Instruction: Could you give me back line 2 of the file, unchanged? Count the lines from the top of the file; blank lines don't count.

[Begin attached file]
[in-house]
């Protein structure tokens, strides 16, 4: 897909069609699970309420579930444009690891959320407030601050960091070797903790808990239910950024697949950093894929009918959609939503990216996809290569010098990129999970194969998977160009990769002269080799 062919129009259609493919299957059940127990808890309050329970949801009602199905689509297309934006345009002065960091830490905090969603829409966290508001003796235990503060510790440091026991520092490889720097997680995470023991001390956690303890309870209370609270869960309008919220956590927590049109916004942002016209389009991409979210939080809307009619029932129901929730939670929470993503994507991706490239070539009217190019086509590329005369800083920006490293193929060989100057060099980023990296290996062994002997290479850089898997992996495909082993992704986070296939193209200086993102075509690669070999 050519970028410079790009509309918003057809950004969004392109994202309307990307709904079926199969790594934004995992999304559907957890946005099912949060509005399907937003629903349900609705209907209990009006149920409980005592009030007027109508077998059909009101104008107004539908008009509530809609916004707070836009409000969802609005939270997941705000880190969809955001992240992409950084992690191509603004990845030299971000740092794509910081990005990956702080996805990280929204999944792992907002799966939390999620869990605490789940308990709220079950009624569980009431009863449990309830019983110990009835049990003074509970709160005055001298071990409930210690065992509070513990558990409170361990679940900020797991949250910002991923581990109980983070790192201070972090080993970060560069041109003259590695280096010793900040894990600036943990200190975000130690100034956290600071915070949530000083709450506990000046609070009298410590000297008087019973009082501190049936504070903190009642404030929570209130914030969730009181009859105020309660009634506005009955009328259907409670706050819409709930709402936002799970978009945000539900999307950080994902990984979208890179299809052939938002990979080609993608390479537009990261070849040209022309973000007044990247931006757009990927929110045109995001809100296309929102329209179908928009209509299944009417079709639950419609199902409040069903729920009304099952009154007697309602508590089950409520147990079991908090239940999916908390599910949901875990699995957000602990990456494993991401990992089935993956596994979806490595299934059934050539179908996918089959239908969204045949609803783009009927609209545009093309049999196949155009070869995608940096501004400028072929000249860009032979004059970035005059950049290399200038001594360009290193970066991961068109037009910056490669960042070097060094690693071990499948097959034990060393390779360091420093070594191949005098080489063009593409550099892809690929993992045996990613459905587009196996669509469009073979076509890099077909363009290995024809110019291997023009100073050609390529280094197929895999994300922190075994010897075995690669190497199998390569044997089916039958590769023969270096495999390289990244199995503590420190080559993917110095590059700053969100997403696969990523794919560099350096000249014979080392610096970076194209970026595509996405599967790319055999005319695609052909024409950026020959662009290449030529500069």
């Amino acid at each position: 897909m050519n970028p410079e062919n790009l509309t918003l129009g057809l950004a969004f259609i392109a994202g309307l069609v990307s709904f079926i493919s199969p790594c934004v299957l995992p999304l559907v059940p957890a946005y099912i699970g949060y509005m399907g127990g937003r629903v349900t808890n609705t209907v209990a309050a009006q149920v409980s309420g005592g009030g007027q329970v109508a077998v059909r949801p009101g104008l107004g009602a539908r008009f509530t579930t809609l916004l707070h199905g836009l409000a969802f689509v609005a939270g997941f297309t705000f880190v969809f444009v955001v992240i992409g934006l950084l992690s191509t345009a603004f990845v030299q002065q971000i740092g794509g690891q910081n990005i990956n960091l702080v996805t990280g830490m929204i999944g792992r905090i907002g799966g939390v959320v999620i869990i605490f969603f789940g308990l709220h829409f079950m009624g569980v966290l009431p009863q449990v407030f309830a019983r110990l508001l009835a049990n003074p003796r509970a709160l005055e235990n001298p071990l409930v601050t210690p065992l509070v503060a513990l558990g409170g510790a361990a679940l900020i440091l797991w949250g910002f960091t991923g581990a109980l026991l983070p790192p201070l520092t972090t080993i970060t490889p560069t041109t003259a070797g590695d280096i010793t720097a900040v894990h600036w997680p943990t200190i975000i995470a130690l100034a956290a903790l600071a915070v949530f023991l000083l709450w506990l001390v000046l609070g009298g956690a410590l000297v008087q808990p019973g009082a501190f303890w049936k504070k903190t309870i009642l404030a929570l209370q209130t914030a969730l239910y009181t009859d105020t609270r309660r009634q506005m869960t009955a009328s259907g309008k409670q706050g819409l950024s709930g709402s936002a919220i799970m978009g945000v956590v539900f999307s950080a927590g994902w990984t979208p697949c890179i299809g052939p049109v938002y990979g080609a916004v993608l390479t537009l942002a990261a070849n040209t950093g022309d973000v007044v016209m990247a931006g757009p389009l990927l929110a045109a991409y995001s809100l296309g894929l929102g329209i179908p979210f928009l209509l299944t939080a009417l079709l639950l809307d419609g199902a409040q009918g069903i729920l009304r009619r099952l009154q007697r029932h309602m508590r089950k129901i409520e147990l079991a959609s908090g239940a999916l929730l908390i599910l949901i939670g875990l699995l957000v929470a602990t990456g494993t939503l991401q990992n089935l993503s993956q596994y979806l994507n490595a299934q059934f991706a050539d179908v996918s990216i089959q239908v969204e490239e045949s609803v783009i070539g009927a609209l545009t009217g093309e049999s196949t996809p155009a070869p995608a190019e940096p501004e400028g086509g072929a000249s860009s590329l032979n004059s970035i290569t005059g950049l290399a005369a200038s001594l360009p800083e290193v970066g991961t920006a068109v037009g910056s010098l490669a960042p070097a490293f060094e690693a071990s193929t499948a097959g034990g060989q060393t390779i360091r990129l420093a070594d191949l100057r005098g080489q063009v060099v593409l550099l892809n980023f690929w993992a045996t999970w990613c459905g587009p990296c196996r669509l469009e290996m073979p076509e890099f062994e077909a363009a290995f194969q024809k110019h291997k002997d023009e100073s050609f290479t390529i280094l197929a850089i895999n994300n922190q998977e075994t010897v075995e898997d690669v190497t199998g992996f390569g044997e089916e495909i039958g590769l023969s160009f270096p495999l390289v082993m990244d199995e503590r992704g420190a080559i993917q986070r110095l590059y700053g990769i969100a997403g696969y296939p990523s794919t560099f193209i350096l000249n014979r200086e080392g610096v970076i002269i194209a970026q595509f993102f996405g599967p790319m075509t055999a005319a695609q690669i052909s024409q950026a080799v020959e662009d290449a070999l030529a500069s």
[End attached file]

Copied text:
């Protein structure tokens, strides 16, 4: 897909069609699970309420579930444009690891959320407030601050960091070797903790808990239910950024697949950093894929009918959609939503990216996809290569010098990129999970194969998977160009990769002269080799 062919129009259609493919299957059940127990808890309050329970949801009602199905689509297309934006345009002065960091830490905090969603829409966290508001003796235990503060510790440091026991520092490889720097997680995470023991001390956690303890309870209370609270869960309008919220956590927590049109916004942002016209389009991409979210939080809307009619029932129901929730939670929470993503994507991706490239070539009217190019086509590329005369800083920006490293193929060989100057060099980023990296290996062994002997290479850089898997992996495909082993992704986070296939193209200086993102075509690669070999 050519970028410079790009509309918003057809950004969004392109994202309307990307709904079926199969790594934004995992999304559907957890946005099912949060509005399907937003629903349900609705209907209990009006149920409980005592009030007027109508077998059909009101104008107004539908008009509530809609916004707070836009409000969802609005939270997941705000880190969809955001992240992409950084992690191509603004990845030299971000740092794509910081990005990956702080996805990280929204999944792992907002799966939390999620869990605490789940308990709220079950009624569980009431009863449990309830019983110990009835049990003074509970709160005055001298071990409930210690065992509070513990558990409170361990679940900020797991949250910002991923581990109980983070790192201070972090080993970060560069041109003259590695280096010793900040894990600036943990200190975000130690100034956290600071915070949530000083709450506990000046609070009298410590000297008087019973009082501190049936504070903190009642404030929570209130914030969730009181009859105020309660009634506005009955009328259907409670706050819409709930709402936002799970978009945000539900999307950080994902990984979208890179299809052939938002990979080609993608390479537009990261070849040209022309973000007044990247931006757009990927929110045109995001809100296309929102329209179908928009209509299944009417079709639950419609199902409040069903729920009304099952009154007697309602508590089950409520147990079991908090239940999916908390599910949901875990699995957000602990990456494993991401990992089935993956596994979806490595299934059934050539179908996918089959239908969204045949609803783009009927609209545009093309049999196949155009070869995608940096501004400028072929000249860009032979004059970035005059950049290399200038001594360009290193970066991961068109037009910056490669960042070097060094690693071990499948097959034990060393390779360091420093070594191949005098080489063009593409550099892809690929993992045996990613459905587009196996669509469009073979076509890099077909363009290995024809110019291997023009100073050609390529280094197929895999994300922190075994010897075995690669190497199998390569044997089916039958590769023969270096495999390289990244199995503590420190080559993917110095590059700053969100997403696969990523794919560099350096000249014979080392610096970076194209970026595509996405599967790319055999005319695609052909024409950026020959662009290449030529500069």